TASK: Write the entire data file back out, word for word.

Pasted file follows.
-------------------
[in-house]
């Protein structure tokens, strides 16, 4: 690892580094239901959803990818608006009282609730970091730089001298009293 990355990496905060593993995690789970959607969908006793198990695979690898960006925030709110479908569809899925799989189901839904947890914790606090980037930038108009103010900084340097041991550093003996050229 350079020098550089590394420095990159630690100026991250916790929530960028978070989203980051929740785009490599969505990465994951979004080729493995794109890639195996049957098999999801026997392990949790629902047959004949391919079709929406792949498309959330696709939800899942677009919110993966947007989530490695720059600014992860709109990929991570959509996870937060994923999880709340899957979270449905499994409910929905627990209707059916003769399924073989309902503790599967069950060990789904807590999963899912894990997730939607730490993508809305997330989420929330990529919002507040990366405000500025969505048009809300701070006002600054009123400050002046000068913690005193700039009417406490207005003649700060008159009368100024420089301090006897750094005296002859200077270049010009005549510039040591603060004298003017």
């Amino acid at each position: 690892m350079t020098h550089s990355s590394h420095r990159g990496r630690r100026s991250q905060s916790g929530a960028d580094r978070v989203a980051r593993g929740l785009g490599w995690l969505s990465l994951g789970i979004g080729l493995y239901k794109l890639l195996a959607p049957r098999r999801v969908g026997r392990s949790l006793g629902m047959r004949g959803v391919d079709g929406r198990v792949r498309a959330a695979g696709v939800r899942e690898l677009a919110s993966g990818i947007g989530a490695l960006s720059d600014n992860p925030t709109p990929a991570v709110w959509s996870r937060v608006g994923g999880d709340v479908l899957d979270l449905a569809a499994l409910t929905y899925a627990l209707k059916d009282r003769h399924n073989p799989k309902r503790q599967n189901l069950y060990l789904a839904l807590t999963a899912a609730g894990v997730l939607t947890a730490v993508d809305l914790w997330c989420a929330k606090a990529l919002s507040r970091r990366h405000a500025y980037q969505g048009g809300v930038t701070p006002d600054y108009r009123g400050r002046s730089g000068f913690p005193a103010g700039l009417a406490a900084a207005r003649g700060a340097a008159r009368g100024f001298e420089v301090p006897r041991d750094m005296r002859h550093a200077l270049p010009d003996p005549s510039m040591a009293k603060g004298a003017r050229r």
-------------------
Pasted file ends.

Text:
[in-house]
């Protein structure tokens, strides 16, 4: 690892580094239901959803990818608006009282609730970091730089001298009293 990355990496905060593993995690789970959607969908006793198990695979690898960006925030709110479908569809899925799989189901839904947890914790606090980037930038108009103010900084340097041991550093003996050229 350079020098550089590394420095990159630690100026991250916790929530960028978070989203980051929740785009490599969505990465994951979004080729493995794109890639195996049957098999999801026997392990949790629902047959004949391919079709929406792949498309959330696709939800899942677009919110993966947007989530490695720059600014992860709109990929991570959509996870937060994923999880709340899957979270449905499994409910929905627990209707059916003769399924073989309902503790599967069950060990789904807590999963899912894990997730939607730490993508809305997330989420929330990529919002507040990366405000500025969505048009809300701070006002600054009123400050002046000068913690005193700039009417406490207005003649700060008159009368100024420089301090006897750094005296002859200077270049010009005549510039040591603060004298003017």
């Amino acid at each position: 690892m350079t020098h550089s990355s590394h420095r990159g990496r630690r100026s991250q905060s916790g929530a960028d580094r978070v989203a980051r593993g929740l785009g490599w995690l969505s990465l994951g789970i979004g080729l493995y239901k794109l890639l195996a959607p049957r098999r999801v969908g026997r392990s949790l006793g629902m047959r004949g959803v391919d079709g929406r198990v792949r498309a959330a695979g696709v939800r899942e690898l677009a919110s993966g990818i947007g989530a490695l960006s720059d600014n992860p925030t709109p990929a991570v709110w959509s996870r937060v608006g994923g999880d709340v479908l899957d979270l449905a569809a499994l409910t929905y899925a627990l209707k059916d009282r003769h399924n073989p799989k309902r503790q599967n189901l069950y060990l789904a839904l807590t999963a899912a609730g894990v997730l939607t947890a730490v993508d809305l914790w997330c989420a929330k606090a990529l919002s507040r970091r990366h405000a500025y980037q969505g048009g809300v930038t701070p006002d600054y108009r009123g400050r002046s730089g000068f913690p005193a103010g700039l009417a406490a900084a207005r003649g700060a340097a008159r009368g100024f001298e420089v301090p006897r041991d750094m005296r002859h550093a200077l270049p010009d003996p005549s510039m040591a009293k603060g004298a003017r050229r």